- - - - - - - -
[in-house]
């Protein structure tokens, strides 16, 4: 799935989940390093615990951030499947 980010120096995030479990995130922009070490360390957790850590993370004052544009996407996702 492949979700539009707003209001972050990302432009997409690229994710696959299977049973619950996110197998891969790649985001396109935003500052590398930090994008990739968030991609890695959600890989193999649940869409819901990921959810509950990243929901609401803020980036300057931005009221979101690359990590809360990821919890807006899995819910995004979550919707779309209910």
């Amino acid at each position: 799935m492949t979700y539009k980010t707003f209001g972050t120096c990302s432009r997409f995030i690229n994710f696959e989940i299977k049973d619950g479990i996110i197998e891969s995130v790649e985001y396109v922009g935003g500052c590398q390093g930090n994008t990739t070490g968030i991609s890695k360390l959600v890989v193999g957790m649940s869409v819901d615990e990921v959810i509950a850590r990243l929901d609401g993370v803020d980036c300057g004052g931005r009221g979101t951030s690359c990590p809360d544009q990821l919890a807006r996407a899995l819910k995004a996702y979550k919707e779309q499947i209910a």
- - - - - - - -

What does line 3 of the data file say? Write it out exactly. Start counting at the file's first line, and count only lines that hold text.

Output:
């Amino acid at each position: 799935m492949t979700y539009k980010t707003f209001g972050t120096c990302s432009r997409f995030i690229n994710f696959e989940i299977k049973d619950g479990i996110i197998e891969s995130v790649e985001y396109v922009g935003g500052c590398q390093g930090n994008t990739t070490g968030i991609s890695k360390l959600v890989v193999g957790m649940s869409v819901d615990e990921v959810i509950a850590r990243l929901d609401g993370v803020d980036c300057g004052g931005r009221g979101t951030s690359c990590p809360d544009q990821l919890a807006r996407a899995l819910k995004a996702y979550k919707e779309q499947i209910a």